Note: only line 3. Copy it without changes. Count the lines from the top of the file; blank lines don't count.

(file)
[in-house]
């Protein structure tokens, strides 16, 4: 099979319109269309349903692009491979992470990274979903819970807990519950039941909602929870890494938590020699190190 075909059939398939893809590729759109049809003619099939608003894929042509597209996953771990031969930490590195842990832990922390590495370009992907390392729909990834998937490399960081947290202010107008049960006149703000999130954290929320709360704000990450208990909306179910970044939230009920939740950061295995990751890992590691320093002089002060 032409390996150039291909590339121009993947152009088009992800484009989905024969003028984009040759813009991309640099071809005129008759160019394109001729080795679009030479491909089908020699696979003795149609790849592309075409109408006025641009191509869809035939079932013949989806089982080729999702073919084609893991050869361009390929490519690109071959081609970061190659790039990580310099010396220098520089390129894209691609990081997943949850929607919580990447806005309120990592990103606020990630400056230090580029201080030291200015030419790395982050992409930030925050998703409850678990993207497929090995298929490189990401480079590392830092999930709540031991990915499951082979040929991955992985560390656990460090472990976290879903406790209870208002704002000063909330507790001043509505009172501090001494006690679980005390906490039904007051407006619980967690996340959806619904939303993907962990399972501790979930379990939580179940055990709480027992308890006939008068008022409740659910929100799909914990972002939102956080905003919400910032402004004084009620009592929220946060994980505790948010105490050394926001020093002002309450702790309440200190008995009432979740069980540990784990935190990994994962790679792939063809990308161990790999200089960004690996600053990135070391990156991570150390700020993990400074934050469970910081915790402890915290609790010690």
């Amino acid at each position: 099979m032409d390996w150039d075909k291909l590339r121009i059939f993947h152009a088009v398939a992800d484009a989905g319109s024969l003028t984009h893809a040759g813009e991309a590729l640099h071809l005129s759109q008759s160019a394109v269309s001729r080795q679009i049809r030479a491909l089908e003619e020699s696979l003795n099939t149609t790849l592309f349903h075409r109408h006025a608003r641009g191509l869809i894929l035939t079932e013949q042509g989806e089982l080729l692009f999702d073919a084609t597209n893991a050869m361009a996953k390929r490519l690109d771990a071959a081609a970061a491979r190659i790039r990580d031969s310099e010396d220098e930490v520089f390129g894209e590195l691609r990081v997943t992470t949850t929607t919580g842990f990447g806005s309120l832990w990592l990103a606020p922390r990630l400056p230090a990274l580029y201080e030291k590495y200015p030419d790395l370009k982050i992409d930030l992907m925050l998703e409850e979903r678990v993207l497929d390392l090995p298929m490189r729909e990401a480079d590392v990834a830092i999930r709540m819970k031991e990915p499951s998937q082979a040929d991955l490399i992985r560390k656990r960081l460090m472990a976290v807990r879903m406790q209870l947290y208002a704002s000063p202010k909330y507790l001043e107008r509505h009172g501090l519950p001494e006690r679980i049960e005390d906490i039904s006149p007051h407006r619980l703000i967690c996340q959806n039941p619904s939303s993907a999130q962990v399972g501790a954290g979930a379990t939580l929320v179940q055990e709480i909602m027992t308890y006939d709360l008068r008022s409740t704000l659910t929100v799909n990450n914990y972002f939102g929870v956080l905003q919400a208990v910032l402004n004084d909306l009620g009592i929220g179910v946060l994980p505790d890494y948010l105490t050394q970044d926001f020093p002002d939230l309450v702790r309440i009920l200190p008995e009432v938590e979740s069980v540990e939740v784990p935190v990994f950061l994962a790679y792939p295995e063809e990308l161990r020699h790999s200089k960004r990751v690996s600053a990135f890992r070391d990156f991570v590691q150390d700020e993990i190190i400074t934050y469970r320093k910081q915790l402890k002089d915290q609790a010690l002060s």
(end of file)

């Amino acid at each position: 099979m032409d390996w150039d075909k291909l590339r121009i059939f993947h152009a088009v398939a992800d484009a989905g319109s024969l003028t984009h893809a040759g813009e991309a590729l640099h071809l005129s759109q008759s160019a394109v269309s001729r080795q679009i049809r030479a491909l089908e003619e020699s696979l003795n099939t149609t790849l592309f349903h075409r109408h006025a608003r641009g191509l869809i894929l035939t079932e013949q042509g989806e089982l080729l692009f999702d073919a084609t597209n893991a050869m361009a996953k390929r490519l690109d771990a071959a081609a970061a491979r190659i790039r990580d031969s310099e010396d220098e930490v520089f390129g894209e590195l691609r990081v997943t992470t949850t929607t919580g842990f990447g806005s309120l832990w990592l990103a606020p922390r990630l400056p230090a990274l580029y201080e030291k590495y200015p030419d790395l370009k982050i992409d930030l992907m925050l998703e409850e979903r678990v993207l497929d390392l090995p298929m490189r729909e990401a480079d590392v990834a830092i999930r709540m819970k031991e990915p499951s998937q082979a040929d991955l490399i992985r560390k656990r960081l460090m472990a976290v807990r879903m406790q209870l947290y208002a704002s000063p202010k909330y507790l001043e107008r509505h009172g501090l519950p001494e006690r679980i049960e005390d906490i039904s006149p007051h407006r619980l703000i967690c996340q959806n039941p619904s939303s993907a999130q962990v399972g501790a954290g979930a379990t939580l929320v179940q055990e709480i909602m027992t308890y006939d709360l008068r008022s409740t704000l659910t929100v799909n990450n914990y972002f939102g929870v956080l905003q919400a208990v910032l402004n004084d909306l009620g009592i929220g179910v946060l994980p505790d890494y948010l105490t050394q970044d926001f020093p002002d939230l309450v702790r309440i009920l200190p008995e009432v938590e979740s069980v540990e939740v784990p935190v990994f950061l994962a790679y792939p295995e063809e990308l161990r020699h790999s200089k960004r990751v690996s600053a990135f890992r070391d990156f991570v590691q150390d700020e993990i190190i400074t934050y469970r320093k910081q915790l402890k002089d915290q609790a010690l002060s």